Dispute over input VAT connected with fraudulent evasion of VAT
Jan Garioch CA discusses the case Alan McCord v HMRC TC 06812 and the Tribunal’s analysis of whether certain transactions were connected with fraudulent evasion of VAT.
Alan McCord was registered for VAT as a sole trader dealing in mainly second-hand cars. He operated in Northern Ireland and fell into dispute with HMRC when input tax repayments exceeding £62,000 were withheld on the grounds that they had been traced back to identified tax loss where there was fraudulent evasion; namely, missing trader fraud.
The disputed input tax related to purchases of cars from two sellers who were registered for short periods and failed to declare substantial sums of VAT without any explanation. HMRC contended that the appellant knew, or should have known, that the transactions in relation to which the input tax arose were connected with fraudulent evasion of VAT.
The Tribunal reminded themselves of the following key case law.
- In Optigen Ltd and others v Commissioners of Customs and Excise (Cases C354/03, C-355/03 and C-384/03) it was held that the right to deduct input VAT cannot be affected by the fact that in the chain of supply of which those transactions form part another prior or subsequent transaction is invalidated by value-added tax fraud, without that taxable person knowing or having any means of knowing.
- Joined cases C-439/04 Axel Kittel v État Belge and C-440/04 État Belge v Recolta Recycling SPRL established that the only person in a chain of transactions who can be regarded as not carrying on an economic activity is the person who fraudulently evades VAT. A person in the chain who is not the fraudulent evader cannot be said not to be carrying on an economic activity and it would contravene fiscal neutrality to automatically deny the right to deduct input VAT. However, that right can be denied where the taxable person while not being a fraudulent evader themselves nonetheless knew of the fraudulent evasion or should have known of it from objective factors.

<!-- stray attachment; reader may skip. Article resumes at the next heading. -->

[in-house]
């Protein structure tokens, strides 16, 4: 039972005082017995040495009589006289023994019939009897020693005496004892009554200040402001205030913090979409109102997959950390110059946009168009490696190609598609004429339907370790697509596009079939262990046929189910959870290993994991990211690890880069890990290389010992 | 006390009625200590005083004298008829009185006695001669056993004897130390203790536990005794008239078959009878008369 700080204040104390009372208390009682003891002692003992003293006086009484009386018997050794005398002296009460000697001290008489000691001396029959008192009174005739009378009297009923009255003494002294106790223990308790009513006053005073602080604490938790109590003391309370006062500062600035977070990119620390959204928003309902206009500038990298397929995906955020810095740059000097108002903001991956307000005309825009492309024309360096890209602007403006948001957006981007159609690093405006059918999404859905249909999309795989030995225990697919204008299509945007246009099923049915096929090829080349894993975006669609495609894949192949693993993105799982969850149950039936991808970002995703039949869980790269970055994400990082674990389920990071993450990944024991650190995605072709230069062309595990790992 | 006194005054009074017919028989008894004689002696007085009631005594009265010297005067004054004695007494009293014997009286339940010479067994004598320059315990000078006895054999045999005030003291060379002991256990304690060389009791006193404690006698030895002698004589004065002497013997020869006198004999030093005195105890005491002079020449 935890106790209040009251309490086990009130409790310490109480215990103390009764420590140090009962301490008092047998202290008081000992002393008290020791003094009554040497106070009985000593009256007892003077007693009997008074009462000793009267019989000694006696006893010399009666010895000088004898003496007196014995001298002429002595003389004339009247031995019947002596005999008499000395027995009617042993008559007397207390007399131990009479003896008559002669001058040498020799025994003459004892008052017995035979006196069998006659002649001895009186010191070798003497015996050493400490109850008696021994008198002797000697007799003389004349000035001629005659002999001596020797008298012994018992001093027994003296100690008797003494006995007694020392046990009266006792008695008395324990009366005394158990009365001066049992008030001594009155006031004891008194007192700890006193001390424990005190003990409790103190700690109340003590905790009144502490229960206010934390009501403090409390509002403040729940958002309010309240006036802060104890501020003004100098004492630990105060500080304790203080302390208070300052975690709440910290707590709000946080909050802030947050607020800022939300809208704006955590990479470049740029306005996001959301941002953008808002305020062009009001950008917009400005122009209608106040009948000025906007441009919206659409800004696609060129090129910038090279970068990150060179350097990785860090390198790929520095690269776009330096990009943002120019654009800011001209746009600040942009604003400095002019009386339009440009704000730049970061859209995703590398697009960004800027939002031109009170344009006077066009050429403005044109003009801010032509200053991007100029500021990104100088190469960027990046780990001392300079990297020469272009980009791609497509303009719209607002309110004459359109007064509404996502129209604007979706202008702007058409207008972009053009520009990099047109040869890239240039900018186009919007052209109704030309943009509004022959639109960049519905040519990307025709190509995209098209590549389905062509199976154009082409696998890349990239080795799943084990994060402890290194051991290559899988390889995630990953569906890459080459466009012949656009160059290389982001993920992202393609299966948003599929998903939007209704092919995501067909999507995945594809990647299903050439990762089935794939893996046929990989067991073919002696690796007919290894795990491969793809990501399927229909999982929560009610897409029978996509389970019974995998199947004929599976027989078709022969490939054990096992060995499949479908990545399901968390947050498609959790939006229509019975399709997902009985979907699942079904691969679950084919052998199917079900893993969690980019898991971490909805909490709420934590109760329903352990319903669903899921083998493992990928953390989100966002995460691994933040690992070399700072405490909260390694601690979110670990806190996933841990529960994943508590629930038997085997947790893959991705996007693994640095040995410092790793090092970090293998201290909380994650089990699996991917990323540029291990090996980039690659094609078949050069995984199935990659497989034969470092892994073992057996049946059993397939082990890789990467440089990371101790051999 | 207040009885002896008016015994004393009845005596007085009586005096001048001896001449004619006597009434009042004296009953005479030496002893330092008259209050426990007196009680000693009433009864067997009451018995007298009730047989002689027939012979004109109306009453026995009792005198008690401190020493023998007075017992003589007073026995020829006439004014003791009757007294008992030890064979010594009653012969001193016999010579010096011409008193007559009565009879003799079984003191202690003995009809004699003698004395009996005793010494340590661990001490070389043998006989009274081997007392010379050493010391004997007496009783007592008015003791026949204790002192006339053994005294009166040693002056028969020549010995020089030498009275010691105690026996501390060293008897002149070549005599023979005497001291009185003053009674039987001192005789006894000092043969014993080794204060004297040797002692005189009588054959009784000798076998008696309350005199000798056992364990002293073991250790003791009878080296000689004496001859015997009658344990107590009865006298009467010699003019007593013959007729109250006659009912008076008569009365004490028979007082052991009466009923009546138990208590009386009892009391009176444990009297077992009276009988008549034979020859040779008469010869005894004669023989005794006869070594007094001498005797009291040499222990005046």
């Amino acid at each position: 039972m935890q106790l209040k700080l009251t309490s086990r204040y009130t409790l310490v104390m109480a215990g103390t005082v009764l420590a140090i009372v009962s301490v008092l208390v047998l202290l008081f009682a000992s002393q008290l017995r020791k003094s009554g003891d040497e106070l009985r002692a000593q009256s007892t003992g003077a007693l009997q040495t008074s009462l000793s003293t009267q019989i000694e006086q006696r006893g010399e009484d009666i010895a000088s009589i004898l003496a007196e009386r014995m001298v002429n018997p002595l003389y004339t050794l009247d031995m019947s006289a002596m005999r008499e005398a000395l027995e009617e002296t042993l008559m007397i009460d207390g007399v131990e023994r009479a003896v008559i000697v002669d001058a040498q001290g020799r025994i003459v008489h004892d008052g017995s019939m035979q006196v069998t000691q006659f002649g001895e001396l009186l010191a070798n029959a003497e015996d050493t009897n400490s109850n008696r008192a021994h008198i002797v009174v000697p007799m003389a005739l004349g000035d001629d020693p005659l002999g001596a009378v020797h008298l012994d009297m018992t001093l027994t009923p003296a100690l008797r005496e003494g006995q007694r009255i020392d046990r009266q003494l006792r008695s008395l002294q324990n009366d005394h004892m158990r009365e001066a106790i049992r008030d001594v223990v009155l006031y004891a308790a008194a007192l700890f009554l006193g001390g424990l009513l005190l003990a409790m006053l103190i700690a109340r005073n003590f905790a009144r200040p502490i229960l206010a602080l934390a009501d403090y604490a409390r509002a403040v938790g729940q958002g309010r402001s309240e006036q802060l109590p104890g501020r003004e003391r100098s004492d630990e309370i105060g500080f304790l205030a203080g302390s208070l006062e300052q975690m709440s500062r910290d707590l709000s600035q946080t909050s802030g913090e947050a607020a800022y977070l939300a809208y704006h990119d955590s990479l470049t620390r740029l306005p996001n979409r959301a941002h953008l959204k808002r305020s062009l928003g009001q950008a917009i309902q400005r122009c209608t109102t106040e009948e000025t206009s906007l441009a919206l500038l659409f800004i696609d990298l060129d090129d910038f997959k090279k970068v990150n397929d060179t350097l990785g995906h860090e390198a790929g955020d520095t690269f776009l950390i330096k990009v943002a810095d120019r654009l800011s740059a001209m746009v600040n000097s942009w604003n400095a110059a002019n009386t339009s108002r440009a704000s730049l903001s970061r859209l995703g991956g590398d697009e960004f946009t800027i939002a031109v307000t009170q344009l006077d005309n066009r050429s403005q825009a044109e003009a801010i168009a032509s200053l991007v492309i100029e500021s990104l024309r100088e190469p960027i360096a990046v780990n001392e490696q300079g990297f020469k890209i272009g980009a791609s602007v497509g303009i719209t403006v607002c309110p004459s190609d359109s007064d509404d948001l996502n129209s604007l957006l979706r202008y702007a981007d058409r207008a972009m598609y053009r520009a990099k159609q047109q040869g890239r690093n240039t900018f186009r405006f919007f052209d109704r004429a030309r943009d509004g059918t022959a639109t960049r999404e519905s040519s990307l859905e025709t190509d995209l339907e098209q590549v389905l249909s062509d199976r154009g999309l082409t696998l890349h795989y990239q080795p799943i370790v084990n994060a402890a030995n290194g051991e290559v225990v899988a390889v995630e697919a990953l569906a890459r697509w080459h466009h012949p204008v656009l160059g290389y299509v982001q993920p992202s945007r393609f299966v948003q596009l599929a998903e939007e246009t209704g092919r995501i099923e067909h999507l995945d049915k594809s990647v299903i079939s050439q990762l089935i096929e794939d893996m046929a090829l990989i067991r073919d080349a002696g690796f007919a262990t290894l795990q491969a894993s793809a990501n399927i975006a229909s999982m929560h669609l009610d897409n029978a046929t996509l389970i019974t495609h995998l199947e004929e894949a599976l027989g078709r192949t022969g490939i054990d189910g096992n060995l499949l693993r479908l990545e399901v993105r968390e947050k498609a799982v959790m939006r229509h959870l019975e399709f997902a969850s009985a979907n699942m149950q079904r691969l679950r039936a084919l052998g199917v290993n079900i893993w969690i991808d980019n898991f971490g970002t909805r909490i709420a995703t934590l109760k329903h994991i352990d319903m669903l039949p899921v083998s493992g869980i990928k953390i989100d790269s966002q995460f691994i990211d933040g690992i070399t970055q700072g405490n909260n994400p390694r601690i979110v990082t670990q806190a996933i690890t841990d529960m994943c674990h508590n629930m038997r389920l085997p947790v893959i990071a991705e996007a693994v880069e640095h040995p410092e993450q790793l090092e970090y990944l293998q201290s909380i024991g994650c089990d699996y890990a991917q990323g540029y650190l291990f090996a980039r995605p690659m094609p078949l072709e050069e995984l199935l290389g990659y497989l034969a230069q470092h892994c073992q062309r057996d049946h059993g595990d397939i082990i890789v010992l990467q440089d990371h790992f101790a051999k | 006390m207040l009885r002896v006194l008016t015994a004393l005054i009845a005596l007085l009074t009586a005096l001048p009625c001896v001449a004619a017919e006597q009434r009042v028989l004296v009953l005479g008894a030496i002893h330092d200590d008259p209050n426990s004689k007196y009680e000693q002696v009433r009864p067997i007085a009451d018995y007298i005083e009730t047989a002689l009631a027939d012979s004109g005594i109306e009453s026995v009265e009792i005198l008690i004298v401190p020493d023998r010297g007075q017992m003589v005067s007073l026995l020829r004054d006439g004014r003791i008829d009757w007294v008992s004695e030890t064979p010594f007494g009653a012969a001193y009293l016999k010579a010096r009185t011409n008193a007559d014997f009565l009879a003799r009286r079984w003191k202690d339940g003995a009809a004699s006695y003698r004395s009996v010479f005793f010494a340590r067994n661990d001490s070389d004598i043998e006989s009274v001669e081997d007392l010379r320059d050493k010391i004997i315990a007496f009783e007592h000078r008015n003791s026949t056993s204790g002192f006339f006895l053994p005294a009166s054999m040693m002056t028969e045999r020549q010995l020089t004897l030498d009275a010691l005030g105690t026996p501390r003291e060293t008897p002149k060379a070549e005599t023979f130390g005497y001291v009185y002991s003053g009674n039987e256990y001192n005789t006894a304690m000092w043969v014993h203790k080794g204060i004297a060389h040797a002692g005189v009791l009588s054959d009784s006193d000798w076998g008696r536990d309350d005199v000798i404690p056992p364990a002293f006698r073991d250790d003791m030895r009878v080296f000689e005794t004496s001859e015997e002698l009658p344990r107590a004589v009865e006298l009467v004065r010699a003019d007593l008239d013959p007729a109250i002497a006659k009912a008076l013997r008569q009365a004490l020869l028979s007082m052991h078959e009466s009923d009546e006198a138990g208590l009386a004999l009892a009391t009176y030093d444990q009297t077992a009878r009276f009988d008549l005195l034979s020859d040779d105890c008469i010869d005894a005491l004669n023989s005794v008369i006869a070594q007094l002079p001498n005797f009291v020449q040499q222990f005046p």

- The leading domestic case, Mobilx Ltd (in administration) v HMRC; Blue Sphere Global Ltd v HMRC; Calltel Telecom Ltd and another v HMRC (No 2)  EWCA Civ 517 asked what is meant by ‘should have known’. It questioned whether that test was met if it was more likely than not that the purchase was connected to fraud but held that was not sufficient. However, there is no swing to the opposite end of the scale. HMRC are not required to establish that fraud is the only reasonable explanation of whether a deal was too good to be true. The lower test of balance of probabilities applies.
The Tribunal listened to argument from HMRC that the appellant’s deals lacked commerciality; due diligence was inadequate, it was unrealistic that he was able to make quick profit when sellers and purchasers previously unknown to him turned up, vehicles were collected before cheques cleared in an obviously uncommercial way, lack of contracts and issue of blank cheques were part of a picture from which every facet of legitimate arm’s length trading was absent. The appellant’s submission was in essence that he had done his best, had kept a paper trail for all the transactions and had no official guidance on MTIC fraud from HMRC at the time of the deals. He did not know, nor could he have known of the fraud in the transactions.
The Tribunal concluded that input VAT should be denied on purchases from one seller, but not the other. In the first case the Tribunal was convinced that the deals looked too good to be true. They viewed the arrival unannounced of UK sellers and purchasers from the Republic at such convenient times was too good to be true and was not a coincidence. They thought the purchasers and sellers were in league and that the deals were contrived.
In the second case, they considered that HMRC had undermined their own case that there was a fraudulent loss by acknowledging that this second seller may have been a buffer and a blocker.
A “buffer” is a trader which is inserted between a defaulting trader and a subsequent exporter who reclaims VAT, and who, at least in the classic mobile phone and computer CPU MTICs, buys and sells for a small profit leading to an equally small VAT bill. A “blocker” frustrates HMRC investigations by avoiding meaningful contact from them. As no return was submitted by the second seller, HMRC did not know what input VAT would have been deductible from the output VAT which they knew was due from invoices issued.
Therefore, they could not show that the appellant’s deals were ones where any VAT charged to the appellant was inevitably going to be both due and unpaid. If there is no loss, there cannot have been a fraudulent loss and the appellant cannot be connected with such a loss.